A little over a month ago, we made a rather bold decision. We decided to cut our DISH Network subscription. We didn’t replace it with Comcast, DirecTV or any other cable/satellite service. Instead, we replaced our cable boxes with Roku units. These rather tiny boxes tie into our wireless internet network and allow us to stream programming from various sources such as Netflix, Hulu, CNN, Amazon, Pandora and a whole lot of other content providers.
Benefits of making the switch:
1. Fewer (almost zero) Commercials. We aren’t being exposed to nearly as many commercials. As a marketing manager, this should probably bother me but it doesn’t. I’m sure eventually this will lead to increased product placement in television shows which does have some drawbacks. No matter what ad copy they write into Burn Notice, they will never convince me that the vehicle of choice for spies is a bright blue Hyundai. And although I do believe that the FBI drives Fords, the writers at White Collar don’t need to try to write every automobile feature into the show.
2. Money. When you add up all of the services we had through DISH Network such as multiple DVR receivers, the highest programming level (since the channels we actually wanted to watch weren’t available on lower tiers), and service plan, etc. we were paying over $100 per month. A single month without DISH paid for the cost of our Roku boxes and our go-forward expense is now under $20 per month for our Netflix and Hulu Plus subscriptions.
3. True On-Demand Programming. We get to watch what we want to watch when we want to watch it. The kids are adjusting to the switch better than we anticipated. They absolutely love the idea of being able to select the show and episode they want to watch. Of course, it has led to the same episode of The Backyardigans played over and over but that’s ok. They will never hear the phrase “there’s nothing on TV” because they’re the ones who get to decide.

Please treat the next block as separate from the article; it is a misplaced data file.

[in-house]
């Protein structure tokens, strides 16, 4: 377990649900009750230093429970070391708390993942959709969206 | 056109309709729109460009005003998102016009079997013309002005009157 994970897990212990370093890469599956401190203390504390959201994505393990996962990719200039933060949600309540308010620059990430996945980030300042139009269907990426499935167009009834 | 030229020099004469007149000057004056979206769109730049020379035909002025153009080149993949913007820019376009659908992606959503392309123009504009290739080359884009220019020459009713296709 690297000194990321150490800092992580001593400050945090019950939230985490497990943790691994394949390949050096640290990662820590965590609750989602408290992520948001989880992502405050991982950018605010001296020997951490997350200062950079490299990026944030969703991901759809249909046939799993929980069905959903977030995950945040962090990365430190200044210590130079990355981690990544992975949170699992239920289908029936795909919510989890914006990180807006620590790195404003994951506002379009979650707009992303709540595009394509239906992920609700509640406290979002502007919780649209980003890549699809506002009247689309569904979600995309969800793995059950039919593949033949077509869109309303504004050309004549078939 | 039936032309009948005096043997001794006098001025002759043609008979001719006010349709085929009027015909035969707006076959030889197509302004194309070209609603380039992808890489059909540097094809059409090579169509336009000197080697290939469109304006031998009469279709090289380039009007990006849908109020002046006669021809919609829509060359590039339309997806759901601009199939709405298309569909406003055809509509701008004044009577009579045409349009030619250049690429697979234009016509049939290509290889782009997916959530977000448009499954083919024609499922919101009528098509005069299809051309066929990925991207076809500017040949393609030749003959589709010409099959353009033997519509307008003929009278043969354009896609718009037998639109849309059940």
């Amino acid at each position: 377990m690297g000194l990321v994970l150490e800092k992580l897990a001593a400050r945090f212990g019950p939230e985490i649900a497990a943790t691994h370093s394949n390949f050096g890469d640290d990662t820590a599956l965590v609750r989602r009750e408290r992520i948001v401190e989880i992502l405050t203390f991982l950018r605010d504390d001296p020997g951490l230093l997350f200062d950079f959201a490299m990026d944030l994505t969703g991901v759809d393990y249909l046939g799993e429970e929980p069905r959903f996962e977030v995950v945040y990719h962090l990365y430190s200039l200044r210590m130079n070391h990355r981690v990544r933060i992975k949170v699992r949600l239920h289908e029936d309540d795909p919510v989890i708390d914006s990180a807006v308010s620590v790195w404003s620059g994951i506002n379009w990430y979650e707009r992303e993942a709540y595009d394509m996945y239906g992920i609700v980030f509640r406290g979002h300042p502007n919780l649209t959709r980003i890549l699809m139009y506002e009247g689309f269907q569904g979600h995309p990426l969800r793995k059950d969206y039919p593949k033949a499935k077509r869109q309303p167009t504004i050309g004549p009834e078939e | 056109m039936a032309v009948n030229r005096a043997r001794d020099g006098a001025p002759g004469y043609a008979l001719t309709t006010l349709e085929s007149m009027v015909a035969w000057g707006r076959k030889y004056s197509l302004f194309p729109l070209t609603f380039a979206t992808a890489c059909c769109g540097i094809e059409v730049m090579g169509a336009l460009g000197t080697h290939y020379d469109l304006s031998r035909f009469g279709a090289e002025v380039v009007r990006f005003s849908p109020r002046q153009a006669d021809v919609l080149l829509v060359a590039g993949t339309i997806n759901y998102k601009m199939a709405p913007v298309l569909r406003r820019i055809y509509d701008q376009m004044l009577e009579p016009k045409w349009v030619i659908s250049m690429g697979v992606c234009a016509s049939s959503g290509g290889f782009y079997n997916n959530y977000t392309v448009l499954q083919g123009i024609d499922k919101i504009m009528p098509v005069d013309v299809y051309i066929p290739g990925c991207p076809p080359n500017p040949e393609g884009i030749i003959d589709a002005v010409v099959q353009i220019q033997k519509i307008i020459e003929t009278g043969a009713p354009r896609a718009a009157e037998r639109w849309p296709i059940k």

4. Less TV Viewing. A lot of times we would turn on the TV and just have it there for background noise. Since we have more options now such as Pandora internet radio streaming through the home theater system we don’t have the television on as often.
1. Web only content. Some shows are web-only which means they aren’t available for streaming to a television. On occasion we have to plug our laptop into the TV to comfortably display the programming. The video stream is a high-enough quality that the picture is still high quality. We have run into the problem where if we are trying to stream three different shows onto different TVs there is some buffering that occurs but overall we’ve been very pleased. Some sporting events (i.e. bowl games) were only available on ESPN. Fortunately, they were available through ESPN3.com.
2. No more DVR. Some shows we watch over-the-air in HD with an antenna. We happen to live in an area where we get approximately 25 channels including all of the major networks (ABC, CBS, FOX, NBC). With three kids running around we occasionally miss something and can no longer rewind to see what it was. Fortunately, most of that programming is available the following day either on Hulu or the networks’ websites so we still don’t miss much.
3. Commercials on Hulu Plus. I’m fine with some limited commercials on the free version of Hulu. It’s a business and they need to make money. I get it. But if I’m paying a monthly fee, I don’t want to see advertisements during the show.
I used to work for a telecom company and one of issues they faced (okay, really the ONLY issue they faced) was the number of people cutting the phone cord and going wireless only. Cable companies can learn a lot from the experiences of the telcos. As content becomes more readily available online, they will see more and more subscribers heading to the exits. My only regret is that we didn’t do it sooner.